Brain lateralization refers to a complex and ongoing process in which different brain regions “specialize” in specific cognitive skills and behaviors. Although there are two hemispheres in the brain, they work together and interact with each other (Noggle & Hall 2011, 2011). Noting that there is no relationship between personality traits and laterization, it is important to remember. Therefore, no one can be fully left-brained or right-brained (Sperry 1961). It is possible to rewire a healthy brain’s lateralized functions, such language, into the other side of the brain, particularly if the patient are very young. An increase in latezization and plasticity can be seen before an activity is developed and then again after it has been developed (Ressel Wilke. Wilke. Lidzba. Lutzenberger. 2008). Children with brain damage to their left hemisphere can still live normal lives. Children with brain damage to their left hemisphere may still be able to develop language. Damage is not detected by age 7.

This simplistic idea that tasks are dominated only by one side is not supported by science. Even the popular lore that brains have a tendency to be more creative and logical than the other was not true. Each hemisphere plays a critical role in the execution of tasks. While some functions are more concentrated in one hemisphere than others, their overall function does not depend on one hemisphere as the hemispheres do not work in isolation. This myth is created because it simplifies brain function classifications into simple dichotomies (“left brain vs. right brain”), and ignores the complex working relationships of the brain.


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Bruer, J. T. (2002). Avoiding the mistake of the pediatrician: How neuroscientists could help educators (and them). Nature Neuroscience (Supplement), 5, 1031-1033.

Dundar S. and Gunduz N. (2016). Misconceptions Concerning the Brain: Preservice Teachers’ Neuromyths. Mind, Brain, and Education, 10: 212-232. doi:10.1111/mbe.12119

Gazzaniga, M. S. (2015). Tales from both sides: A life in Neuroscience (1st Ed.) New York, NY: Ecco Press.

Gibson, C., Folley, B. S., & Park, S. (2009). Study of near-infrared and behavioral spectroscopy to examine enhanced divergent thinking and creativity among musicians. Brain and Cognition published a study in which 69 participants were examined and the results indicated that cognitive processes have an effect on the functioning of the brain (162-169).

Lienhard, D. A. December 27th, 2017 Roger Sperry’s split brain experiments (1959-1968). An encyclopedia of information on the Embryo Project is available. Retrieved from http://embryo.asu.edu/handle/10776/13035.

Lindell, A. K. (2006). In your right brain: Contributions of the right hemisphere to language production and processing. Neuropsychology Review published a paper exploring the effects of mental health disorders on the brain, looking at the neurological processes involved. The study compared the physical and cognitive changes that occur with different mental illnesses to understand how they interact with the brain. The findings showed that there is a complex relationship between mental health disorders and the brain’s physical and cognitive functioning. The paper concluded that further research is necessary to gain a better understanding of the neurological processes involved in mental health disorders.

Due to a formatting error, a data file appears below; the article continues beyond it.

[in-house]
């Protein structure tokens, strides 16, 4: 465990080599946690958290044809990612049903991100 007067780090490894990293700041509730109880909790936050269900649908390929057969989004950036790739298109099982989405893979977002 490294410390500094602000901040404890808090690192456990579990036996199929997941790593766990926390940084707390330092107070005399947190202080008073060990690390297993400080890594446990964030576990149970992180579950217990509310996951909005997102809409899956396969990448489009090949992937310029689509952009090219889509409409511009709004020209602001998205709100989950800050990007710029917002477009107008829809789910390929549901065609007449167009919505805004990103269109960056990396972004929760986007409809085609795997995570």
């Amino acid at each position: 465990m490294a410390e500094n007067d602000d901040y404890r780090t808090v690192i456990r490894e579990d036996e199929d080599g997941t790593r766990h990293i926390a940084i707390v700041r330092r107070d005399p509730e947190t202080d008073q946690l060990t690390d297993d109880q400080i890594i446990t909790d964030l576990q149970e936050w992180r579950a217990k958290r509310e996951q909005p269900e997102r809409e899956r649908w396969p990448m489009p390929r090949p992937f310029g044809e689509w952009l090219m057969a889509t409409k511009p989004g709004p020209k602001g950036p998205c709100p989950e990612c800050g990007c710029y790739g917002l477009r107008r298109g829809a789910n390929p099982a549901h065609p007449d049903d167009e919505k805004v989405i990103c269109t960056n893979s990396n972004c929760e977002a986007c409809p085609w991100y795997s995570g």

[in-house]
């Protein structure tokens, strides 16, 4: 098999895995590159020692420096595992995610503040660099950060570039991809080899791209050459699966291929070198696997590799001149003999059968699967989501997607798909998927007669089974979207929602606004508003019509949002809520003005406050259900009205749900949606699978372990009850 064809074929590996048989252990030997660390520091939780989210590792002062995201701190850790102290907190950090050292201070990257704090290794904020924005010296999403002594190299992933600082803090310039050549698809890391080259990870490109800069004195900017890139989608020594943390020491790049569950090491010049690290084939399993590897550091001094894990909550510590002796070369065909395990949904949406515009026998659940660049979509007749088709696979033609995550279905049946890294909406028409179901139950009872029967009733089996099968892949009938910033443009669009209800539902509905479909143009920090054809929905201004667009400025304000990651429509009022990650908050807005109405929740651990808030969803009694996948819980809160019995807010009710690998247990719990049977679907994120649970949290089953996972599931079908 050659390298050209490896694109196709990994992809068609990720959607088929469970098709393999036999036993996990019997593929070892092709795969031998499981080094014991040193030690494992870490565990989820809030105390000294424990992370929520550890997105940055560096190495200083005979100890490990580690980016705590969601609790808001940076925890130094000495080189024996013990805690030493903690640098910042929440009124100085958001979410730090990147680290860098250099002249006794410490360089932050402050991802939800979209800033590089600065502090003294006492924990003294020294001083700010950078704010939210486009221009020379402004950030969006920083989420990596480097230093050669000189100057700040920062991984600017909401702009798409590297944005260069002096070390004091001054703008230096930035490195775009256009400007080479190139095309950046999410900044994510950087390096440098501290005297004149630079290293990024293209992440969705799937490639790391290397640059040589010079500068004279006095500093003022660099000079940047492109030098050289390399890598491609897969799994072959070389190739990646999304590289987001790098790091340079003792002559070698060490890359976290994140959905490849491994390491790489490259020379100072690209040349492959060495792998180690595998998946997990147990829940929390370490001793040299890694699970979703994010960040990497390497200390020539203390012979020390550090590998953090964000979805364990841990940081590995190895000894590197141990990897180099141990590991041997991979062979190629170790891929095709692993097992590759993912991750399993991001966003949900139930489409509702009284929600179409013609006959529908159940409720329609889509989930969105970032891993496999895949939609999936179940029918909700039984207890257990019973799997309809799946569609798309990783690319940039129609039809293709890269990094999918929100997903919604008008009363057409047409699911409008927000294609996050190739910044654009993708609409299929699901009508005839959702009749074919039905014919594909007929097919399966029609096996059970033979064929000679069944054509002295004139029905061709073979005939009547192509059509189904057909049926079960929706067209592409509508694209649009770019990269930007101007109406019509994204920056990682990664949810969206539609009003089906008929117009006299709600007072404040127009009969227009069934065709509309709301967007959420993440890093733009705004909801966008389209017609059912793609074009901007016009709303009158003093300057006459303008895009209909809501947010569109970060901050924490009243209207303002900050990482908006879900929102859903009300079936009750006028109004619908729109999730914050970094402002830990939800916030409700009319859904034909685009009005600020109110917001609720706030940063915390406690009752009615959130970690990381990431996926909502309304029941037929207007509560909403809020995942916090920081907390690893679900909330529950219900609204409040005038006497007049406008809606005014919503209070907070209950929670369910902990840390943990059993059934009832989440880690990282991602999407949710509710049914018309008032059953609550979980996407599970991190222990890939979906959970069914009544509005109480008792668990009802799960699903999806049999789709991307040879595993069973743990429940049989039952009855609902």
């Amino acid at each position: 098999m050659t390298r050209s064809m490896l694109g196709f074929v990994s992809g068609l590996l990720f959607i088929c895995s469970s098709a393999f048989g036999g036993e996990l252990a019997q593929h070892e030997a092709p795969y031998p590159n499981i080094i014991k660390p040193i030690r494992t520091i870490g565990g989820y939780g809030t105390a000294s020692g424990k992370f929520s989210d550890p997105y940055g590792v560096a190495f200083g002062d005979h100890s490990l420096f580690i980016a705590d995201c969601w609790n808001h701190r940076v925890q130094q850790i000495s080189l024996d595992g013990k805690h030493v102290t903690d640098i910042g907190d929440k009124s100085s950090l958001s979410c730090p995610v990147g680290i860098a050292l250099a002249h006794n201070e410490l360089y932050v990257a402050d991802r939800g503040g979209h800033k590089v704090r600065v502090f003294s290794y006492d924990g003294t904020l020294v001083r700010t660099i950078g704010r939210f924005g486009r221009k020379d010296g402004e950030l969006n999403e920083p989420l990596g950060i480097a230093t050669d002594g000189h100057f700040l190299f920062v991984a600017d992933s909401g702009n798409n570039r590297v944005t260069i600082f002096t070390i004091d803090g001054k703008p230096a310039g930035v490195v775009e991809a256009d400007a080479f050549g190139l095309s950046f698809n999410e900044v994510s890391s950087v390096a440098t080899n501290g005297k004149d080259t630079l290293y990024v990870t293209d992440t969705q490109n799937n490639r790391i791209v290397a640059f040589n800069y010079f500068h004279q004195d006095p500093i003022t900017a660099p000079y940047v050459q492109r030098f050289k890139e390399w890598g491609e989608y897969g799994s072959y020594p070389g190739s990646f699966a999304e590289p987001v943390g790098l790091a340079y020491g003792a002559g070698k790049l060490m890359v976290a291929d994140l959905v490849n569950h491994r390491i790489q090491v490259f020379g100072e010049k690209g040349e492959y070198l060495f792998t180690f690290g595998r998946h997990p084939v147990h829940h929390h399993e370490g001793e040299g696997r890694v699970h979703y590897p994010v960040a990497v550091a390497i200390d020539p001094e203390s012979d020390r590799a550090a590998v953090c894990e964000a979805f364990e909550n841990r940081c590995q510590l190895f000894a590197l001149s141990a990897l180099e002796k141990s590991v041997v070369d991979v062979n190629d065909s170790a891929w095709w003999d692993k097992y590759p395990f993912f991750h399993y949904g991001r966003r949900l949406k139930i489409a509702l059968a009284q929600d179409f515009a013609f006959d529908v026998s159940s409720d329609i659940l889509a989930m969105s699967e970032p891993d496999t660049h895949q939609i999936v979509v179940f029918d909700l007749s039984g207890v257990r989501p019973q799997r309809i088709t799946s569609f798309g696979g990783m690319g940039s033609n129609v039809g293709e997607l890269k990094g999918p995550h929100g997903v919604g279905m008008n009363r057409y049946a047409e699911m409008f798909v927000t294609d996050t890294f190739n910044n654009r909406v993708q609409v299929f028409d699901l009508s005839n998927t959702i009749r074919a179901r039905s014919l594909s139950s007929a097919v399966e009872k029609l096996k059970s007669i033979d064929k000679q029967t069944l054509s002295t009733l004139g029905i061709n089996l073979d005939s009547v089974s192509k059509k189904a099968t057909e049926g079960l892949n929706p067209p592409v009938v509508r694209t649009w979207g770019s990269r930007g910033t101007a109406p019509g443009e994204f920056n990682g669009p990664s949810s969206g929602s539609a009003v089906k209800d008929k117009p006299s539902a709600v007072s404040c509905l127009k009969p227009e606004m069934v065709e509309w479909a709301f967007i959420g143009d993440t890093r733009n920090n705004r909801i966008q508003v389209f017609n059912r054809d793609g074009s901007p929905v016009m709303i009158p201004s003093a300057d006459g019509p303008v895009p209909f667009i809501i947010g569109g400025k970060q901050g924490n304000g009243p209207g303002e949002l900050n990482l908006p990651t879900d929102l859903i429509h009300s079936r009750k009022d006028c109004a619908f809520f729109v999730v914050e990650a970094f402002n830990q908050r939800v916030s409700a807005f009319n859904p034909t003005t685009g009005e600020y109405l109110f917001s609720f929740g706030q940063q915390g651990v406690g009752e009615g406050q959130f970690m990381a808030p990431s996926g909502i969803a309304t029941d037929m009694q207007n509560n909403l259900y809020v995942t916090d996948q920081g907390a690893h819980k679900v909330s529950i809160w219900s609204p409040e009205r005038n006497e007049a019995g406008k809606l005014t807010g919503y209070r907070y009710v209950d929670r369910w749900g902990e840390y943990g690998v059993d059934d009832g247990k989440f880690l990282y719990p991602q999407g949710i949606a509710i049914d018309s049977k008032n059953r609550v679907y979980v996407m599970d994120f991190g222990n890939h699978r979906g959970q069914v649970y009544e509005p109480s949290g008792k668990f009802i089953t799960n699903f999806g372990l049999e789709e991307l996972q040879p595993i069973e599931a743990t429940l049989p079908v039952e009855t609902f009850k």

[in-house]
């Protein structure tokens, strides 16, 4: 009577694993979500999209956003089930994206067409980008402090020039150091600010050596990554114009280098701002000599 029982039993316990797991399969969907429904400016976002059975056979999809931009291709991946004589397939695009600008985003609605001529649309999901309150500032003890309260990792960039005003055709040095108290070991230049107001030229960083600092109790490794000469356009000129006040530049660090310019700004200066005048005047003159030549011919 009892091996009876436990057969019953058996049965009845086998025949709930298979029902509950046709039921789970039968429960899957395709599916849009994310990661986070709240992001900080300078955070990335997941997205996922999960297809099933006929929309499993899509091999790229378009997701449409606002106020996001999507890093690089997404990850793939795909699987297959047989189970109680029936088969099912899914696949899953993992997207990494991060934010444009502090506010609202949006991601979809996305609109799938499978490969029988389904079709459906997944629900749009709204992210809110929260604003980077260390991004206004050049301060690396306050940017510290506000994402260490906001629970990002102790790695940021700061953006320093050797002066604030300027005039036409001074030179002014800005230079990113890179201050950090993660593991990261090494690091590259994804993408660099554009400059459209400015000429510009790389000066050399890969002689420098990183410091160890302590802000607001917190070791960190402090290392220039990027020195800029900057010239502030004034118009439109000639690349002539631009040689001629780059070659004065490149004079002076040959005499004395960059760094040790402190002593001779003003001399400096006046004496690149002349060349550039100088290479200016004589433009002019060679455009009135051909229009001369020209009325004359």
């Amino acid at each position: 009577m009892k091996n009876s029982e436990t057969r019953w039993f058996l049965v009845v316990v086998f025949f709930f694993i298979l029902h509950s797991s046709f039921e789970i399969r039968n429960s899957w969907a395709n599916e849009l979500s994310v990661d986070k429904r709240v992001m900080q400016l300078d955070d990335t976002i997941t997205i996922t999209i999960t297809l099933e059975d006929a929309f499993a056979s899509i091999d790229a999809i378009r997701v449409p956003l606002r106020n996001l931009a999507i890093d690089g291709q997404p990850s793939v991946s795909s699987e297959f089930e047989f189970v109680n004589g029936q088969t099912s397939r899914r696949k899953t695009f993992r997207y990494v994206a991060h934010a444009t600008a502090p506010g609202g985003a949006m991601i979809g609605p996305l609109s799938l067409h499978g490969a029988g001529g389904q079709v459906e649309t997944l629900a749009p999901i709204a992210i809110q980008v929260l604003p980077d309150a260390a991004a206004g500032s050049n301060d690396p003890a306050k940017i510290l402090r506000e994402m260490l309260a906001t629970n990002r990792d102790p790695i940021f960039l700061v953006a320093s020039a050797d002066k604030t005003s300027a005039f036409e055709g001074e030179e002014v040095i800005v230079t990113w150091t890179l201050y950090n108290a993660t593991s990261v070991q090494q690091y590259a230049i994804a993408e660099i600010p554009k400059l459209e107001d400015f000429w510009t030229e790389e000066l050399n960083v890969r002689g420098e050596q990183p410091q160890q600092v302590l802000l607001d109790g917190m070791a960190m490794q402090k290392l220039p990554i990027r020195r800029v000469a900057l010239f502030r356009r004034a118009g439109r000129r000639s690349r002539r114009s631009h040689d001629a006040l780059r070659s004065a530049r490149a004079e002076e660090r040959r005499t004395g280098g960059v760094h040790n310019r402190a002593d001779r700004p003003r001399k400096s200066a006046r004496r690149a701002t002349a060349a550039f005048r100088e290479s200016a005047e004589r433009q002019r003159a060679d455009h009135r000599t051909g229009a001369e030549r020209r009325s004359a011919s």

Nielsen J.A., Zielinski B.A., Ferguson M.A., Lainhart J.E., Anderson J.S. (2013). Evaluation of the left-Brain/right-Brain Hypothesis with Resting State Functional Connectivity Magnetic Resonance Imaging. A study published in PLoS ONE in 2013 (8(8), e71275) found that… https://doi.org/10.1371/journal.pone.0071275

Noggle C.A. Hall J.J. (2011) Hemispheres of the Brain. In: Goldstein S., Naglieri J.A. Edited by a team of experts, the Encyclopedia of Child Behavior and Development provides comprehensive coverage of the field. Springer Publishing, located in Boston, Massachusetts

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Reilly, J., Losh, M., Bellugi, U., & Wulfeck, B. (2004). Frog, where’s your frog? Children with Williams Syndrome, early focal injury to the brain and language impairments may have narratives. The relationship between brain and language was explored in a study published in Brain and Language, with the results of the research being reported in an 88th issue of the journal. The paper detailed how the two are interconnected, with the findings being spread across 229 to 247 pages.

Runco, M. A. (2004). Creativity. The Annual Review of Psychology recently published a review of 55 studies, examining various topics and exploring their effects on psychology. The review covered a range of topics, from psychological processes to the influence of environmental factors, and the results were published in a 657-687 page article.

Society for Neuroscience (2009. Juni). Neuroscience Research in Education Summit. The Promise of Interdisciplinary Collaborations between Brain Sciences, Education. The University of California, Irvine (UCI). June 22-24, 2009. http://www.ndcbrain.com/articles/SocietyforNeuroscience-EducationSummitReport.pdf

Sperry, R. W. (1961). Cerebral Organization & Behavior. Science, 133, 1749-1757. http://people.uncw.edu/puente/sperry/sperrypapers/60s/85-1961.pdf

Sperry, R.W. (1984). The divided brain, consciousness and personal identity. Neuropsychologia, 22, 661-673.

Waters, E. (2017). Waters, Elizabeth: The left-brain vs. the right-brain myth. [Video file]. Retrieved from https://ed.ted.com/lessons/the-left-brain-vs-right-brain-myth-elizabeth waters#discussion



Kian Stafford is a 39 year old educational blogger and school teacher. He has been teaching for over 10 years and has worked in a variety of different positions. Kian has an extensive knowledge of education, both online and in-person, and has written extensively on education topics. He is also a member of several education organizations, and has been involved in many educational initiatives.